I have on a number of occasions lamented the flight of jobs that could be done locally to other countries. Printing is high on the list of industries which suffer greatly from this syndrome. Many printed items, particularly books, are produced in countries such as Canada, India and Thailand.
Reasons for this state of affairs are many and varied. One is pricing. Because importation of paper attracts duty and that of already printed books does not, it is cheaper for publishers and others to import already printed books than to have them printed locally.
Another reason is quality. Malawian printers have not been given the chance to develop their printing capability to world class standards because of the shaky market situation. Who, in their right mind, for example, would spend huge sums of money to seek ISO 9000 certification when they know a good chunk of the printing will go abroad?
The third reason is limited production capacity. Print buyers would argue that Malawian printers cannot meet their requirements in terms of huge print quantities because they (the printers) do not have adequate capacity.
These setbacks are not beyond the capability of Malawians to do something about. I have argued elsewhere that the pricing problem can be dealt with by introducing legislation that will ensure that imported paper and imported books have the same duty status. Either they must both be dutiable or both should be duty-free.
As for quality and production capacity, I am delighted that something is now happening among Malawian printers. Kris Offset, for example, has invested in modern equipment that can produce high quality jobs at high volumes.
Early this year, Kris Offset Printers bought a 10-colour press—the first of its kind in Malawi. This kind of press can print on both sides of the sheet in full colour in one pass. On many presses, the paper sheets need to be fed twice, once for each side to print on both sides. Additionally, the 10-colour press at Kris Offset can reach speeds of 12 000 impressions an hour, which means production time is reduced to the minimum.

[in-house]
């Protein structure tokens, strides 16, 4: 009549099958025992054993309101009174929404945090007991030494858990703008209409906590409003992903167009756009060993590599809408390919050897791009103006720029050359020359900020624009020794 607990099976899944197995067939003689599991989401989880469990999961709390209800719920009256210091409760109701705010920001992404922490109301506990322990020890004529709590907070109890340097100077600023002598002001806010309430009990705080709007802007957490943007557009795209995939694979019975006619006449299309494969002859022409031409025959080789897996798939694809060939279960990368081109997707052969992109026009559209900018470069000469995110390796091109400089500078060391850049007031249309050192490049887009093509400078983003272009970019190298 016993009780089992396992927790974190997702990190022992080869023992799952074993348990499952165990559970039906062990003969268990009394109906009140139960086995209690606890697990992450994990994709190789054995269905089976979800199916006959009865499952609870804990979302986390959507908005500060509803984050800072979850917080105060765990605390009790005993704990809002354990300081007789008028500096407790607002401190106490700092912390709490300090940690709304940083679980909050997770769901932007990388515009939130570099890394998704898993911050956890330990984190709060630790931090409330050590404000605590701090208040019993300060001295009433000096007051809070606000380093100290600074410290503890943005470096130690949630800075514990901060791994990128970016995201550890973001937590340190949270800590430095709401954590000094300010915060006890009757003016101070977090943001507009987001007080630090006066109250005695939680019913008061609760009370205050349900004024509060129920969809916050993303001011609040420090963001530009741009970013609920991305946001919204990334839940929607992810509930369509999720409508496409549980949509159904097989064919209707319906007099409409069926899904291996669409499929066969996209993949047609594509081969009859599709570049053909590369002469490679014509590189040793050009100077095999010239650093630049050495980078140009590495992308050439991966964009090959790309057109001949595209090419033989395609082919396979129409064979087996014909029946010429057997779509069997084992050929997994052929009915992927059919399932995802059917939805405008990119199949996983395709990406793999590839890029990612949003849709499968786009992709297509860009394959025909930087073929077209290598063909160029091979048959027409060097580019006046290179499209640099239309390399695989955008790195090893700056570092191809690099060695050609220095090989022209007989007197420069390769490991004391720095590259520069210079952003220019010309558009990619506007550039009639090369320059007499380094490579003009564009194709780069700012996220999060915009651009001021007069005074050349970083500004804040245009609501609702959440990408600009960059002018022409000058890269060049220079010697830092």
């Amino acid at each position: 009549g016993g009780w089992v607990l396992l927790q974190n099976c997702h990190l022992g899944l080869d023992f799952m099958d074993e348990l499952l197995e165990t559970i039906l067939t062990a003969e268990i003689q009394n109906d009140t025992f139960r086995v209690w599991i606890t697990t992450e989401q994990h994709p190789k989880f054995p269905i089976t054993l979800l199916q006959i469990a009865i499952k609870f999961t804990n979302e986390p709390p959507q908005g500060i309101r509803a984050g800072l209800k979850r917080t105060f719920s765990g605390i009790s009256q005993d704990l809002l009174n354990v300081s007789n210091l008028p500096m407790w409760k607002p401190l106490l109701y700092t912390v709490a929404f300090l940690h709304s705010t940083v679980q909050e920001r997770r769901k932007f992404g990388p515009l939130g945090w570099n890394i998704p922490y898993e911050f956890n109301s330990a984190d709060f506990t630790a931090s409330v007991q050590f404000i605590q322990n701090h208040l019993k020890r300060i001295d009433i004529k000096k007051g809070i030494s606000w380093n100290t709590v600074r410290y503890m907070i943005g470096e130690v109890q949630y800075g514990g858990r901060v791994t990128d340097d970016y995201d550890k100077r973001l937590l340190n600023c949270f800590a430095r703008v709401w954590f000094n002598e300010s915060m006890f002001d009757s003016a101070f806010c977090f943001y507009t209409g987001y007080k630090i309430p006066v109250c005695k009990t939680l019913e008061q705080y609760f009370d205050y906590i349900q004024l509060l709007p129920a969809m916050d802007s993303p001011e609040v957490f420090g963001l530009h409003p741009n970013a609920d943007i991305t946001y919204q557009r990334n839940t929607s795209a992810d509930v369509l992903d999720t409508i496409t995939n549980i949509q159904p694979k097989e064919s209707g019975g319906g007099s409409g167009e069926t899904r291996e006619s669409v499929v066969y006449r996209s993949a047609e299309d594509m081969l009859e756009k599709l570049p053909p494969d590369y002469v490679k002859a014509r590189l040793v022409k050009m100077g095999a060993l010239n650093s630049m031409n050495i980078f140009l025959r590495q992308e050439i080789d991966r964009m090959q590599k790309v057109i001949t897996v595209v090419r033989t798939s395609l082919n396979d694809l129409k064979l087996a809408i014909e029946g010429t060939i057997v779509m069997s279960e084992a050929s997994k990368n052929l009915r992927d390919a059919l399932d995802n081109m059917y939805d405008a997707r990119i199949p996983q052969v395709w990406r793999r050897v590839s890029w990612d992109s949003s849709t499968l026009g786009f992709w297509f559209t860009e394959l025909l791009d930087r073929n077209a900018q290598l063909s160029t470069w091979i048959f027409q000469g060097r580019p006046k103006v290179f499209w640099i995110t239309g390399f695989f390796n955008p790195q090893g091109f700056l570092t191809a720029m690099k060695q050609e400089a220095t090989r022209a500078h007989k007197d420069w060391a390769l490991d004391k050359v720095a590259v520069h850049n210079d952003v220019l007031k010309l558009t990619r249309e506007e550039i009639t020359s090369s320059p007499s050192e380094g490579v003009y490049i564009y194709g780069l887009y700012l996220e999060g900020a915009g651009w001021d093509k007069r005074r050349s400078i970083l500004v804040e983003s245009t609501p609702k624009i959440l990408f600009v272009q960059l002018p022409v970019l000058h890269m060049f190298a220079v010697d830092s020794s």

More recently, Kris Offset has bought an automatic prefect binding machine. This is an ideal complement to the 10-colour press. It can bind books with a thickness of up to five centimetres at a rate of up to 6 000 books per hour. The bound books are trimmed to size in line.
Basically, what this means is that we can search within our borders for the capacity to produce high volumes of high quality printed work and we will not be disappointed. I am not so naïve as to believe that Malawians will no longer go abroad to get their printed work produced. Old habits die hard, they say. After all, many who travel abroad on errands such as getting books printed enjoy the benefits of external travel and would not be ready to see things done differently. We need to be highly patriotic to shake off such tendencies. Unfortunately, patriotism appears to be a commodity in short supply in Malawi.
We need to bear in mind that Malawian companies such as Kris Offset employ Malawians, pay taxes to government and will sometimes engage in corporate social responsibility activities for the benefit of Malawians. What is more, by getting books produced locally, the foreign money that would have been spent on foreign transactions to source from abroad will be saved for the items that cannot or are not produced locally. Our Malawi kwacha will attain stability in the process. In other words, more benefits will accrue to the nation rather than to specific individuals than would be the case if the wanton importation of items continued.
Strictly, we have to search within our nation before we make any decision to source items from abroad. I have never been an economist but I know the kind of activities that will quickly and utterly impoverish a nation. Irresponsible importation of goods is one of them.